Isandlwana. For me it conjures up images of carnage, panic and total and absolute fear.As a child I remember watching the film Zulu with my father. This was back in the day when we only had four channels on British TV and Zulu was only on once a year. I was very aware of the heroic stand by Queen Victoria’s soldiers at Rorke’sDrift and the surrounding pomp and circumstance of this action thatthe film portrayed. Then, when I was about nine years oldand after saving my pocket money I went to my local toyshop and bought a large box of soldiers, men of the 24th foot and Zulu warriors to be exact. It wasn’t the actual toys that fascinated me as such; it was the box. The cover was an image that I would stare at for hours on end. I remember removing the box out from under my bed and staring at the picture in the middle of the night until I was wide eyed, horrified and scared witless. The image I stared at for so many years was C E Fripp’s The Battle of Isandlwana. Never in my eyes has a painting come near to such an atmospheric and frighteningrendition of war. It remains my favourite painting to this day.
What of Isandlwana the battle though? Well, the background to the Zulu War itself is as complex and as deep as you want it to be. In short terms, however, in 1878 The British Empire was stretching it’s might in South Africa and had pushed as far as Zululand, or what is today KwaZulu-Natal, give or take a few minor border changes. It was knocking at the door of the great Zulu kingdom, and it was knocking hard. The problem for the British, though, was the owners weren’t in the mood for answering anymore.Early in 1879, after repeated requests from the Zulu king Cetshwayo, to basically go away, the British somewhat unwittingly backed the Zulus into a corner in their own home and Cetshwayo’swarriors came out fighting in such a way as to reel and shake the British Empire to it’s very roots and leave it licking its wounds for many years to come.
It sounds basic, but then sometimes that’s what things are.We have an urge to ‘overcook’ things at times and look for different meanings that aren’t always there.Well, not this Documentary. At an hour long it starts at the right tempo and leaves you hanging on for more at the end. It’s a gateway to another slice of military history; a teaser into a bigger historical landmark that is so well presented and explained with just enough of the right detail that you’re sure to be looking for further material to read or view. In my eyes this is exactly what a documentary should do.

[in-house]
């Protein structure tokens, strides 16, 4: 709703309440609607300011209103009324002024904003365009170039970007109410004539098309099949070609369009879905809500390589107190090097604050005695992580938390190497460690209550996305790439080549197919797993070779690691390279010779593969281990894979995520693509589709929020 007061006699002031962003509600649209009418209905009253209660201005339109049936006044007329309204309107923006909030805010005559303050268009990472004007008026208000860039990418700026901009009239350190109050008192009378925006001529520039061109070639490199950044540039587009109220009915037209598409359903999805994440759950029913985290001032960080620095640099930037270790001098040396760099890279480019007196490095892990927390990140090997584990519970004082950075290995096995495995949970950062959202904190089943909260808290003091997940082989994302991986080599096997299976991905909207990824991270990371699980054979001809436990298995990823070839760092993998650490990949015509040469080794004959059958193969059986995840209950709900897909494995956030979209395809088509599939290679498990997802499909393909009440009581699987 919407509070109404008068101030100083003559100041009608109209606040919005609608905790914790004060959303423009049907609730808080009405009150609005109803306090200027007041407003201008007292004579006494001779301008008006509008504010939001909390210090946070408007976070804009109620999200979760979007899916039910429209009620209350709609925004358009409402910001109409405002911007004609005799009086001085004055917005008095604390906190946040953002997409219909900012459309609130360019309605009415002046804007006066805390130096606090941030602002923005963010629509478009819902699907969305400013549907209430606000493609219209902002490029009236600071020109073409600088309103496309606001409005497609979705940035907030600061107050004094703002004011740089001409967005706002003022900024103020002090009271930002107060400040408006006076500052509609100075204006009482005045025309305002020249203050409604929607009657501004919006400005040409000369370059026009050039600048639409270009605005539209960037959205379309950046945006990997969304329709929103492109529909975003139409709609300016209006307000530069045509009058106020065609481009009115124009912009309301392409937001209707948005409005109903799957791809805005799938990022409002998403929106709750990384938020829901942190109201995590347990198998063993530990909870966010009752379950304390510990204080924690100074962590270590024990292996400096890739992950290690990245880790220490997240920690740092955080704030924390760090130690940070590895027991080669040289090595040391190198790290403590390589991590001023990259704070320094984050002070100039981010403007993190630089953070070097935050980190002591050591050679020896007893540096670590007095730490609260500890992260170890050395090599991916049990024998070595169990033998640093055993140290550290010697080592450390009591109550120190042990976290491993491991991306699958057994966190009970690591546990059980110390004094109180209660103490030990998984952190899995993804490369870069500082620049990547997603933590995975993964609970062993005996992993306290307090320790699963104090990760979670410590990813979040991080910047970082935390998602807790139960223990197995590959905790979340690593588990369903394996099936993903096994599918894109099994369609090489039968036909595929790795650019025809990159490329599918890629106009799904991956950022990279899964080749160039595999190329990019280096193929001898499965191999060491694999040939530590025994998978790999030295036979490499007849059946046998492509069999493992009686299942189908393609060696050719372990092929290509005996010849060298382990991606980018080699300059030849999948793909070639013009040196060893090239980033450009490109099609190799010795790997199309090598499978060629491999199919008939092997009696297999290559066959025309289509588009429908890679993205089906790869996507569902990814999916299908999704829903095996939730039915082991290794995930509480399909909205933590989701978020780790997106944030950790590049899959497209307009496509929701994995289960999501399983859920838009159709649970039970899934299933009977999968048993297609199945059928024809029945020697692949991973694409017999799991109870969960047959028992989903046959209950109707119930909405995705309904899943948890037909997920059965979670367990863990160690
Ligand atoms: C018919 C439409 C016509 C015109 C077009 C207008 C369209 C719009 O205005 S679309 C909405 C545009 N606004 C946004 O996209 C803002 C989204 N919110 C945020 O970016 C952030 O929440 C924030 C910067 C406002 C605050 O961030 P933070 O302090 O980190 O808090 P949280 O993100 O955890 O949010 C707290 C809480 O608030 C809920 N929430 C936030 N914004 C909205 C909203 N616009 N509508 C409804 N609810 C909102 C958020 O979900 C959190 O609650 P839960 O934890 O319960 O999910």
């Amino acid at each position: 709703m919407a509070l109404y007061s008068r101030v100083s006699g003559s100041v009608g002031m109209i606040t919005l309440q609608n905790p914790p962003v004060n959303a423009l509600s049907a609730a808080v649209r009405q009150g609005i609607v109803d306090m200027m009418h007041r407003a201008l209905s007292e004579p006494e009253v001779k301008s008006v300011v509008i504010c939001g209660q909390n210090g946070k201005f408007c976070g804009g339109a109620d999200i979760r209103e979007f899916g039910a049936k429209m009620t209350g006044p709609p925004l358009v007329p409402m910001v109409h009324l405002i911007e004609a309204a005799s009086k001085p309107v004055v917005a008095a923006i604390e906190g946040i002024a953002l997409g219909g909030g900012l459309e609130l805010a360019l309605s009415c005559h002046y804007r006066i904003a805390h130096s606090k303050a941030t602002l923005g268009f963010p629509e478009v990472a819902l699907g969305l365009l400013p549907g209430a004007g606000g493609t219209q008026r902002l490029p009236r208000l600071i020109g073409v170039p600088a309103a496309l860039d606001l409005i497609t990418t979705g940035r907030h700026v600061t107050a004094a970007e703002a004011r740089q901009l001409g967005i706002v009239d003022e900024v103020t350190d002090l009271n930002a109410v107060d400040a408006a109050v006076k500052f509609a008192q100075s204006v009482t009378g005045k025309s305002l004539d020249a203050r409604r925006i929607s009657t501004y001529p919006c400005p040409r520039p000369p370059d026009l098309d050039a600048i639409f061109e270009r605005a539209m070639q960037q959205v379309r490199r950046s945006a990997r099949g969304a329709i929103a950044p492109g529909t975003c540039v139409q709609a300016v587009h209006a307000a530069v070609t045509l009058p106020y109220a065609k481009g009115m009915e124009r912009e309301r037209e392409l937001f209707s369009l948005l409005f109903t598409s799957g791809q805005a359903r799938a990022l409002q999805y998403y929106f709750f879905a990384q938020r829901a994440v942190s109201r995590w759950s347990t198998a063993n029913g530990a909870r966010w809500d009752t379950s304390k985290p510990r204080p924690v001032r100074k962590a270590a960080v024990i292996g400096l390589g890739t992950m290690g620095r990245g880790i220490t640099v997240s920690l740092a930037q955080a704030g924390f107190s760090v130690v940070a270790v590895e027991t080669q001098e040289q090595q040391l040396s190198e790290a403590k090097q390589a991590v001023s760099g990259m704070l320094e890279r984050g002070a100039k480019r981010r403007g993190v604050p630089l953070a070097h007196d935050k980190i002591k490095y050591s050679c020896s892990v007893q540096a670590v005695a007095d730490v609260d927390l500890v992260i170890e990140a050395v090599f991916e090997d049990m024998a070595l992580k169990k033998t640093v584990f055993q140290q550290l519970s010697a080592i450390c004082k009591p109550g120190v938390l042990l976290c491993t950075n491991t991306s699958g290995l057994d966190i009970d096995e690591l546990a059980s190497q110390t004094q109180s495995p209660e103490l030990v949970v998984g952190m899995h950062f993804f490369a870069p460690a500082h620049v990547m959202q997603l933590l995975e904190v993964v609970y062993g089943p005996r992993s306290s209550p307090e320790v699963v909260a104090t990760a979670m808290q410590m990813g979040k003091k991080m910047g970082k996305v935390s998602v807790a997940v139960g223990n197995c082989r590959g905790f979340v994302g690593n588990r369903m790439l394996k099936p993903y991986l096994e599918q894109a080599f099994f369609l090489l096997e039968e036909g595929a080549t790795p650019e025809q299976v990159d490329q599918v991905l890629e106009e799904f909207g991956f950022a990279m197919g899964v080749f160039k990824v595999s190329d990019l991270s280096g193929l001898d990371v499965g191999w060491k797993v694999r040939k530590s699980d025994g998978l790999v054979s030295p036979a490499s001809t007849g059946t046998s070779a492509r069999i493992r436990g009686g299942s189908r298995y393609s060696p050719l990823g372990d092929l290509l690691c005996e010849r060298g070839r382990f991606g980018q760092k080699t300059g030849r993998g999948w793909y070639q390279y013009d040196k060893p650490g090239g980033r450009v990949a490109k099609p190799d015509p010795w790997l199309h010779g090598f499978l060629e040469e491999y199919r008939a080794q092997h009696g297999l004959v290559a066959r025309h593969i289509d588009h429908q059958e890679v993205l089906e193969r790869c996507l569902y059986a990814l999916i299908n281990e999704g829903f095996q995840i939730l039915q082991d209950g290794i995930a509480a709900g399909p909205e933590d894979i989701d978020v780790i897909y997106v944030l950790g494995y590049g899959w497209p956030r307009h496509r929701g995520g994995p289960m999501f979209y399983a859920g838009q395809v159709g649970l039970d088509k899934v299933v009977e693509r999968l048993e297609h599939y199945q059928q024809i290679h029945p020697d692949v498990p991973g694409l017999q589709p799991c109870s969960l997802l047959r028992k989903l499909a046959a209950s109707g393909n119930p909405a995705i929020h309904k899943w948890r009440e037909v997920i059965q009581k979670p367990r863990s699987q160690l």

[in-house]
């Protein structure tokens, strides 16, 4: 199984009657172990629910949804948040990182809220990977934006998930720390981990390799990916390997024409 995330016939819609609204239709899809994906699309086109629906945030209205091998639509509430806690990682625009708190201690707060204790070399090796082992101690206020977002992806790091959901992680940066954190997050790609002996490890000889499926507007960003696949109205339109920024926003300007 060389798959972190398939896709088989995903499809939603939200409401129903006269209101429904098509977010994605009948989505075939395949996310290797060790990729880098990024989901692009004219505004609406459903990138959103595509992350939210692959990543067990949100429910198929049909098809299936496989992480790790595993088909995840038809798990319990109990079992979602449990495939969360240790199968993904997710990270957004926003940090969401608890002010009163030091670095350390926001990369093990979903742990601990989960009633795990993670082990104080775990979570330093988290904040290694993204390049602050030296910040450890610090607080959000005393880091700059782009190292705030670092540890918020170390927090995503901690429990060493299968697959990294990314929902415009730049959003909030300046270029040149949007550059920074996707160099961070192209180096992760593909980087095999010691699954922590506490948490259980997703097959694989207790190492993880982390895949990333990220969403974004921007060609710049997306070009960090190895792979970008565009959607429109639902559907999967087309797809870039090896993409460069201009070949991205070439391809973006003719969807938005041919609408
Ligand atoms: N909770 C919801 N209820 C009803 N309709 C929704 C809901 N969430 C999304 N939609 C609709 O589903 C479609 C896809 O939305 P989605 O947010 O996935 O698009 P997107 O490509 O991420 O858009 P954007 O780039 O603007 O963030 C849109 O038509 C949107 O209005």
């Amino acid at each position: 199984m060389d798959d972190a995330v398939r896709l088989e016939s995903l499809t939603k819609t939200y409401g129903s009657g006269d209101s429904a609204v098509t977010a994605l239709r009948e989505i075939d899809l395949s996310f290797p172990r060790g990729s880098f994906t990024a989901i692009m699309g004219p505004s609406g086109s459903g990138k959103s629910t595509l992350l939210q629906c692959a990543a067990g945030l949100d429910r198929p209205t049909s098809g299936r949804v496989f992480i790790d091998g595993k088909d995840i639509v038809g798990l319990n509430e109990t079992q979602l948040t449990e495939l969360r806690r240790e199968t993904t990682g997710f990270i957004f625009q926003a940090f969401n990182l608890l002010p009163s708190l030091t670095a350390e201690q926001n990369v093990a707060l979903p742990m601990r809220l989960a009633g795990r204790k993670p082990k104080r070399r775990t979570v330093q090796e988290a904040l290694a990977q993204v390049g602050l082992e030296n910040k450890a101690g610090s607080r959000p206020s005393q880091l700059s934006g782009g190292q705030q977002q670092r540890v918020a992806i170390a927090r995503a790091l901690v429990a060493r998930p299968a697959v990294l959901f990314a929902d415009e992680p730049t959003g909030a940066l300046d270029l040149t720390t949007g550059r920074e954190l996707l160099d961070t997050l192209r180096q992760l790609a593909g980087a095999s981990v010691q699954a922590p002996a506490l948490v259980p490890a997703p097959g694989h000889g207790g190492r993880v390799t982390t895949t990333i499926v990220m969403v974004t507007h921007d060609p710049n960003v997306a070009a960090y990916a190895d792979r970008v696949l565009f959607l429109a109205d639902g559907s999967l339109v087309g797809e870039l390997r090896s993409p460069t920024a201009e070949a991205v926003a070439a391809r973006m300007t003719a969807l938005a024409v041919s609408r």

It explains the make up of a Zulu army or impi, the weapons so feared by the whites and the ritual and medicinal ceremonies of the Zulus. Let’s not forget, prior to the British defeat at Isandlwanathe Empire hadn’t fought these brave warriors before. When, on the morning of January 22nd twenty thousand Zulu warriors cascaded up to the landmark rock that is Isandlwana and poured into the tented camp of some estimated eighteen hundred British and Colonial troops and began their destruction piecemeal they left some thirteen hundred British dead. That’s more than the British casualty figures for D-Day! The documentary shows period photographs and paintings and re-enactments of the day.It also cleverly uses black and white film footage from past films to cast your mind even further into the maelstrom and to give you an idea of just what a Zulu impi would have looked like on the move. It’s to the point and explains the various heroic (and some not so heroic) incidents and gives a damn goodtaste of the terrain and geographical nightmare faced by both sides.
If, like me, you already know a good deal about the Zulu War this film still goes a long way to enlighten you further on the subject. If you’re new to the period and want to know more then there really is no excuse for you not to view this documentary. I guarantee this will only feed and stoke the fire (and we all know we shouldn’t present the Zulus with the gift of fire!) and it will spark your passion and deepen your mind for the whole Zulu experience It’s one of the most blood thirsty and heroic accounts of a battle anywhere and one that will amaze and astonish you.
Just remember, make sure you have a copy of C E Fripp’s painting of Isandlwana to hand. You may just well end up staring at it in wide-eyed wonder like I did all those years ago.Just don’t let it keep you up at night and if it does..bolt the door,put the chain on and don’t answer the knocking !
Reviewed by Phil Hodges for War History Online.
By Ron Lock and Peter Quantrill